He doesn’t lack for courage – as he competes willingly in the air – but aggression doesn’t appear to come naturally to Yags. This holds him back a little, since mongrel is often the difference between whether a defender makes it or not at AFL level. Although he has a worrying tendency to send at least one out on the full each game, his kicking can still be a real asset and he looked to find a little more composure this year.
Last year for instance, you would have been forgiven for thinking that his kicking was possibly his biggest weakness, as despite his potential range he was missing targets all over the shop.
I thought he looked good during the small amount of game time he was given during the NAB Cup and when he is striking his kicks nicely, he is conspicuous amongst a playing list that lacks kicking prowess. I felt he was one of our better players in our final against Port Melbourne, being possibly our most prominent defender when repelling Port’s forward thrusts. He wasn’t super constructive with the ball, but he did well to buy us plenty of territory when the wind was at his back.
I remain completely oblivious as to what direction we’re going to take with Yagmoor. The draft is apparently fairly shallow this year, which could work in his favour. I wouldn’t be opposed to giving him one more year on the rookie list, where he’ll hopefully grab the opportunity with both hands. If he comes good, he could be a real weapon coming off half-back.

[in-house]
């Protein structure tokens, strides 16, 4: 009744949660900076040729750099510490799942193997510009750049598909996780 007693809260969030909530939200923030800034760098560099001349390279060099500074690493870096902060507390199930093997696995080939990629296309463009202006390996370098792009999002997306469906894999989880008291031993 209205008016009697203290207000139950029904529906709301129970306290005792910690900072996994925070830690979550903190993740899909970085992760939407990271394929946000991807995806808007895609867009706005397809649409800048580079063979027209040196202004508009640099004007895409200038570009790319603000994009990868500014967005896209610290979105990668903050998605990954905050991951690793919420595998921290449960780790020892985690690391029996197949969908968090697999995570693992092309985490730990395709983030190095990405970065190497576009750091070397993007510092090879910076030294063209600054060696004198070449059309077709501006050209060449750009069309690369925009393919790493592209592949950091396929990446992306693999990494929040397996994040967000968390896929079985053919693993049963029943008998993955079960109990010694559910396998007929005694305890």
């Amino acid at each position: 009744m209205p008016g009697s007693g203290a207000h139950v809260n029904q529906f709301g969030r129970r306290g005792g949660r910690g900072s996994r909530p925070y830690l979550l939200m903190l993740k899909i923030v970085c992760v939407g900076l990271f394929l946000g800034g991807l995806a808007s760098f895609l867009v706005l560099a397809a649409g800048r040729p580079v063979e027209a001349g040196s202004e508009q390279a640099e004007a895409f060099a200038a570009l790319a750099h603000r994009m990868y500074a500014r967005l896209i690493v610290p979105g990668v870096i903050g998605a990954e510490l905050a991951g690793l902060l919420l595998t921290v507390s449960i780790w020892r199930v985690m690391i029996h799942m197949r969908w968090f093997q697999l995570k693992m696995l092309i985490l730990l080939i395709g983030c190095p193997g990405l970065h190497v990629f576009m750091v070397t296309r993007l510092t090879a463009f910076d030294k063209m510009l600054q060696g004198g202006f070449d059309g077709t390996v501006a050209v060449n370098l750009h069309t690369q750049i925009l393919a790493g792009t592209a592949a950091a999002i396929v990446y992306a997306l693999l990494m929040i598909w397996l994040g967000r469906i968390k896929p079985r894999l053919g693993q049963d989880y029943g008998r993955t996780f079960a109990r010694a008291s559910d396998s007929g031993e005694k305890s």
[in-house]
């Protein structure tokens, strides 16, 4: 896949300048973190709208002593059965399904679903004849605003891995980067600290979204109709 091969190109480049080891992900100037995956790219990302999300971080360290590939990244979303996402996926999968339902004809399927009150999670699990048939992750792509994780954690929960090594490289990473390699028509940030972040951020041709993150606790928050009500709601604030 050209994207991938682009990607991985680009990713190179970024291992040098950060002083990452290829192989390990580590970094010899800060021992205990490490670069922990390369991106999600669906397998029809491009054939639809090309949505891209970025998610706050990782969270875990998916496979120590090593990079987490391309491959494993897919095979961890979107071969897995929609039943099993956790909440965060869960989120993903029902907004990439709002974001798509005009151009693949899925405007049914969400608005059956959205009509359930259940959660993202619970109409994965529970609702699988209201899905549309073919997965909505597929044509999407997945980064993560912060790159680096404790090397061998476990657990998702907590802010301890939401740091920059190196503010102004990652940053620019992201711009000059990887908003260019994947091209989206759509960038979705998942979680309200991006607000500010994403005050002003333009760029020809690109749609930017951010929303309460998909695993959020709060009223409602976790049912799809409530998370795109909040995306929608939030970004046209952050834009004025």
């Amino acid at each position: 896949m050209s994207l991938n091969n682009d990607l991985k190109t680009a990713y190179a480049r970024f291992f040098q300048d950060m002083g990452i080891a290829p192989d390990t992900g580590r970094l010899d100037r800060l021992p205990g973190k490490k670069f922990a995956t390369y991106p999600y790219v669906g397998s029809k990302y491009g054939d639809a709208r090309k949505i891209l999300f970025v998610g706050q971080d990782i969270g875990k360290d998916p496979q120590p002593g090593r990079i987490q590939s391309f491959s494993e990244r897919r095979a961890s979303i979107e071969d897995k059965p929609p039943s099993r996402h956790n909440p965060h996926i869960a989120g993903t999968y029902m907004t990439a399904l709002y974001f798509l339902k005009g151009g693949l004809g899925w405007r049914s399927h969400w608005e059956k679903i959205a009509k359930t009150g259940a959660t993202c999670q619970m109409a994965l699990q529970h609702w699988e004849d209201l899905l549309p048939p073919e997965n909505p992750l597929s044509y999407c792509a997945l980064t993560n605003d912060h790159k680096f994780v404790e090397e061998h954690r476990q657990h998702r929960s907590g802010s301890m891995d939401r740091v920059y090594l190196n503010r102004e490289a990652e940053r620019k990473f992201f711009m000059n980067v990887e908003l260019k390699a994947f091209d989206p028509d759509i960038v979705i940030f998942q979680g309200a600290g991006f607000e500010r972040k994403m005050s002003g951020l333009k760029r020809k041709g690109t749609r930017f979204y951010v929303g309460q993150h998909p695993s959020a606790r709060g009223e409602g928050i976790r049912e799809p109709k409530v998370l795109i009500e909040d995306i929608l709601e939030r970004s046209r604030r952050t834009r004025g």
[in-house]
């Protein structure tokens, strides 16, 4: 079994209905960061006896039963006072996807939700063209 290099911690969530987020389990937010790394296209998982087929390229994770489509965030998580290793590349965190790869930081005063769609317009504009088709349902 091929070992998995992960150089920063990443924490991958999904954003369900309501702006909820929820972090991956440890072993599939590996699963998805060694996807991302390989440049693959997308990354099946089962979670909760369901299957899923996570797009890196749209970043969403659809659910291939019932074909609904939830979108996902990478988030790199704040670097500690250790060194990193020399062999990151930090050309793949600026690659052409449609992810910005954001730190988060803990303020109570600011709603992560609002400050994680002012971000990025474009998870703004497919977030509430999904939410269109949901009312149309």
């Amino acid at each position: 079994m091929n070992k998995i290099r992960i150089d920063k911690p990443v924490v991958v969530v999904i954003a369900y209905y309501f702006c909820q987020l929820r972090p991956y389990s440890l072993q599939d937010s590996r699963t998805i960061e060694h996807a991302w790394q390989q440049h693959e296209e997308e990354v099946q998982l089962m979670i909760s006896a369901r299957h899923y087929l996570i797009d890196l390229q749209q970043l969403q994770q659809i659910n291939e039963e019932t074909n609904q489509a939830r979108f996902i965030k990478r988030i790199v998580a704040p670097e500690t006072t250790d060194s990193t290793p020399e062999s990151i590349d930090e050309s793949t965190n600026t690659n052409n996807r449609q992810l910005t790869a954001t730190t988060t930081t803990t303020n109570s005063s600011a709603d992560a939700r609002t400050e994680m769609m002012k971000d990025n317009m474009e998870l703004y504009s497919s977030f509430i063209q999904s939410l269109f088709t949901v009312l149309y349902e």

39. Heath Shaw
Along with Thomas, Heater ranks as the most talked about Pie in the immediate aftermath of our season. As each day passes, it is looking increasingly likely that Shaw will follow his brother’s footsteps and finish his career elsewhere. Much has been made about Shaw’s shortcomings during our loss to Port Adelaide, but when considering the entire year, it is the fact that his first quarter incident with Monfries was not an isolated incident that has resulted in the current situation more than anything else.
He has selfishly given up goals to the opposition in many games due to poor discipline. The one I remember most vividly was the free kick he gifted to Jordan Lewis in our first clash with Hawthorn, at a time when we were on top and monopolising the ball.
It wasn’t all terrible for Heater though, as he enjoyed some very good games including a brilliant twilight effort against the Bulldogs. Heater intercepted just about everything in that game, providing plenty of drive going the other way.
When at his best, he is a brilliant footballer and one you can rely upon to turn the tide or spark his teammates with the sort of efforts that only a loose cannon like Shaw can conjure. At his worst, he is incredibly frustrating. He suffered from our structure breaking down and simply doesn’t have the maturity or temperament to handle the opposition getting into his face or making him accountable, especially on the last line.